IEMed Mediterranean Yearbook 2023


Panorama: The Mediterranean Year

Country Profiles

Geographical Overview

Strategic Sectors

Maps, Charts, Chronologies and other Data

Mediterranean Electoral Observatory

Migrations in the Mediterranean

Commercial Relations of the Mediterranean Countries

Signature of Multilateral Treaties and Conventions


Wartime Opportunities: The Sway of Russian Disinformation on the MENA Region

Abdullatif Sleibi

Senior data analyst
PAX for Peace (PAX)

The Russian war of aggression against Ukraine has generated far-reaching implications for not only the European continent, but also for the broader Middle East and North Africa (MENA) region. The MENA region has long been an arena for opportunistic world powers to compete for leverage, resources, and authority, and this conflict has been strategically used by Russia, a key player in the region, to steadily expand its influence and cement its position. Key to this expansion is the systematic manipulation of information, and the use of disinformation campaigns to shift perceptions, exploit existing divisions, and build support for Russia’s ambitions, while undermining the legitimacy of adversaries.

Fundamentally, Russia’s invasion of Ukraine is a physical confrontation that has produced devastating consequences, but unlike previous wars, this invasion is notable for the degree to which it is being waged online through image, video and text. Expanding on the reach offered by traditional media outlets, social media has played a key role in the chronicling of the invasion, particularly when it comes to how the conflict can be experienced and understood by global audiences (The Economist, 2022).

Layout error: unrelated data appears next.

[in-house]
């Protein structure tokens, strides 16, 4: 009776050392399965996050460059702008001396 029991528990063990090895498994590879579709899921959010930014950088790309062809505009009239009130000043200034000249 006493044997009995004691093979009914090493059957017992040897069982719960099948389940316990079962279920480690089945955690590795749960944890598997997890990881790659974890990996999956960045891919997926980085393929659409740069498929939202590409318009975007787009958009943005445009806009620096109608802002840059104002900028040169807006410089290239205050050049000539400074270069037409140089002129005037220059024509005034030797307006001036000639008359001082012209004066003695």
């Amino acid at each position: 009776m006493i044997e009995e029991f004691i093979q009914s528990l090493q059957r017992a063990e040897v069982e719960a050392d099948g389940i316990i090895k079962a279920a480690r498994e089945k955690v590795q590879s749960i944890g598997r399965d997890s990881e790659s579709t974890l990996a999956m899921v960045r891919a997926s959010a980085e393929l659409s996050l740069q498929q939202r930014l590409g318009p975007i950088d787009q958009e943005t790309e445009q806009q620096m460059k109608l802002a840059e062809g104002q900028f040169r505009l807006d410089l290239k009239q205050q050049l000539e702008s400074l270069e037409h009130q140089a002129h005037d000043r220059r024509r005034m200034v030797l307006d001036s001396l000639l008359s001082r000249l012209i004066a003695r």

Social media platforms like Twitter, TikTok, Telegram, and Facebook have become pivotal sources of first-hand and up-to-date information on the war (OECD, 2022). Despite this potential boon, these platforms have simultaneously become vehicles for disinformation and false narratives. For clarity, this article will adhere to the European Union’s (EU) definition of disinformation, namely being a combination of false, inaccurate or misleading information that is deliberately spread with the purpose of instigating public harm or achieving economic, social or political profit (European Commission, 2022). Empirically, when exploring the tone of MENA online discourses on the Ukraine-Russia conflict, “anti-Western” and “anti-democratic” perceptions and (distorted) narratives are striking (Sleibi, 2022). These perceptions can be observed by simply searching for the term “ اوكرانيا” (“Ukraine”) on Twitter. Table 1 offers an impression of such sentiments with a summary of top Twitter posts in the MENA region on the aforementioned topic.

TABLE 1 Snapshot of Top Arabic Twitter Posts on the Topic of “Ukraine-Russia-MENA” (2022-2023)

Largely, the invasion of Ukraine has been transformed by Russian state media, its various affiliate media outlets and its allies, into an online info-weapon that can sow division and conflict at the international level. Factors that assist in the success of this info-weapon are the global consequences of the invasion, and the need to hold an actor to the conflict accountable. In the MENA region, the invasion has generated several socioeconomic effects, primarily the disruption of trade (employment), weakening of essential supply chains to-and-from the region and massive surges in food and energy prices (Frugati, 2023). With this wartime context in mind, Russian disinformation campaigns seek to confuse audiences and undermine adversaries, presenting perspectives that favour the Russian State and implicate Ukraine and its “Western” allies in the woes of MENA populations.